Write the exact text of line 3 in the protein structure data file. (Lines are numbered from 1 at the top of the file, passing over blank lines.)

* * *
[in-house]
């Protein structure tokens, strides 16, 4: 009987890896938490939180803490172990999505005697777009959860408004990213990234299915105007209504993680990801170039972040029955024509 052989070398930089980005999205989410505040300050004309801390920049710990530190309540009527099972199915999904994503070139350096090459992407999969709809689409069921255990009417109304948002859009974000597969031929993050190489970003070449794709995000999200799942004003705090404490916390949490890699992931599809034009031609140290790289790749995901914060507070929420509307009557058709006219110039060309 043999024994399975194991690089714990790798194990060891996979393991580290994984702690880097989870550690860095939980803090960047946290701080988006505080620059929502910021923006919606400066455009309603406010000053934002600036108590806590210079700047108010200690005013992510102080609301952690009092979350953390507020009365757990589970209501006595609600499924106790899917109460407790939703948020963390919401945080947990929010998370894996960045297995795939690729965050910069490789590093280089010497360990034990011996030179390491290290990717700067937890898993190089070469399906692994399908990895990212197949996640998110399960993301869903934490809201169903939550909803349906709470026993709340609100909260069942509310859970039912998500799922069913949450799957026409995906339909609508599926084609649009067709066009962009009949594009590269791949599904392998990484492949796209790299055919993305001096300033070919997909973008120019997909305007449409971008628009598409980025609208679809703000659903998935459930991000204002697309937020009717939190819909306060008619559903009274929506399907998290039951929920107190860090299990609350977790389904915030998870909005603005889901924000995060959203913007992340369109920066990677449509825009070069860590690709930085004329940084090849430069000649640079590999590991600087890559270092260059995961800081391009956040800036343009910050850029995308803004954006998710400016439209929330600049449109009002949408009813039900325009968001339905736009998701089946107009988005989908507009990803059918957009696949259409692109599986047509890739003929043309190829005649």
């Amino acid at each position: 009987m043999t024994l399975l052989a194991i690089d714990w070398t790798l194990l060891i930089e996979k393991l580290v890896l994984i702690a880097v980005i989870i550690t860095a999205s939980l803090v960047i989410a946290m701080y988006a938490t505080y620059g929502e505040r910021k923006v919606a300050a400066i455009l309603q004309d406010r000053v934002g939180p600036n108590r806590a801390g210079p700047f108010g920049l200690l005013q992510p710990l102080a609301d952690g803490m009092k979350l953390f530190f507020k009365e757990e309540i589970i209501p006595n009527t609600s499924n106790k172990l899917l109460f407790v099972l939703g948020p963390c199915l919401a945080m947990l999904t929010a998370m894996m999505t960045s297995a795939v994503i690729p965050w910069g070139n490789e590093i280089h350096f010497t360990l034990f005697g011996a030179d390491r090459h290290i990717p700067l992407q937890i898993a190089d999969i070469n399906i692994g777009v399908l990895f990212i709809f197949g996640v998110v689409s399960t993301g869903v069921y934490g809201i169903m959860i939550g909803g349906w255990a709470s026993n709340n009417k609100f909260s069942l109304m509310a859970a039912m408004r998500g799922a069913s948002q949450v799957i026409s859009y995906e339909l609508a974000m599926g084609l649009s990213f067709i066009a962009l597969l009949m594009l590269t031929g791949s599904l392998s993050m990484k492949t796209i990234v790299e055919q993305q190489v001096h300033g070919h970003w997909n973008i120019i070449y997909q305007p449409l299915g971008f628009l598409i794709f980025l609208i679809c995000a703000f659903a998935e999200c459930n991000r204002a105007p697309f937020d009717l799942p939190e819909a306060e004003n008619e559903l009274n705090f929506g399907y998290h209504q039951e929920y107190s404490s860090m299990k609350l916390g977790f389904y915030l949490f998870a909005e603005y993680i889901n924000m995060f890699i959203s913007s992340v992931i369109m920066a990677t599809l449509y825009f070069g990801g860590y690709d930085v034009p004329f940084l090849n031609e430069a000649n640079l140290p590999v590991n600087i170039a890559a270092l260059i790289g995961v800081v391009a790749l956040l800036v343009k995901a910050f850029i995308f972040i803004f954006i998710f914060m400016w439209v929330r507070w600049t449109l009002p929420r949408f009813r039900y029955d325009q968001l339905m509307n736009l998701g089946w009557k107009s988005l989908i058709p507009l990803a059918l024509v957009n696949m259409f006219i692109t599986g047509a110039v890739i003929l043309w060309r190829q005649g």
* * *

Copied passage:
């Amino acid at each position: 009987m043999t024994l399975l052989a194991i690089d714990w070398t790798l194990l060891i930089e996979k393991l580290v890896l994984i702690a880097v980005i989870i550690t860095a999205s939980l803090v960047i989410a946290m701080y988006a938490t505080y620059g929502e505040r910021k923006v919606a300050a400066i455009l309603q004309d406010r000053v934002g939180p600036n108590r806590a801390g210079p700047f108010g920049l200690l005013q992510p710990l102080a609301d952690g803490m009092k979350l953390f530190f507020k009365e757990e309540i589970i209501p006595n009527t609600s499924n106790k172990l899917l109460f407790v099972l939703g948020p963390c199915l919401a945080m947990l999904t929010a998370m894996m999505t960045s297995a795939v994503i690729p965050w910069g070139n490789e590093i280089h350096f010497t360990l034990f005697g011996a030179d390491r090459h290290i990717p700067l992407q937890i898993a190089d999969i070469n399906i692994g777009v399908l990895f990212i709809f197949g996640v998110v689409s399960t993301g869903v069921y934490g809201i169903m959860i939550g909803g349906w255990a709470s026993n709340n009417k609100f909260s069942l109304m509310a859970a039912m408004r998500g799922a069913s948002q949450v799957i026409s859009y995906e339909l609508a974000m599926g084609l649009s990213f067709i066009a962009l597969l009949m594009l590269t031929g791949s599904l392998s993050m990484k492949t796209i990234v790299e055919q993305q190489v001096h300033g070919h970003w997909n973008i120019i070449y997909q305007p449409l299915g971008f628009l598409i794709f980025l609208i679809c995000a703000f659903a998935e999200c459930n991000r204002a105007p697309f937020d009717l799942p939190e819909a306060e004003n008619e559903l009274n705090f929506g399907y998290h209504q039951e929920y107190s404490s860090m299990k609350l916390g977790f389904y915030l949490f998870a909005e603005y993680i889901n924000m995060f890699i959203s913007s992340v992931i369109m920066a990677t599809l449509y825009f070069g990801g860590y690709d930085v034009p004329f940084l090849n031609e430069a000649n640079l140290p590999v590991n600087i170039a890559a270092l260059i790289g995961v800081v391009a790749l956040l800036v343009k995901a910050f850029i995308f972040i803004f954006i998710f914060m400016w439209v929330r507070w600049t449109l009002p929420r949408f009813r039900y029955d325009q968001l339905m509307n736009l998701g089946w009557k107009s988005l989908i058709p507009l990803a059918l024509v957009n696949m259409f006219i692109t599986g047509a110039v890739i003929l043309w060309r190829q005649g």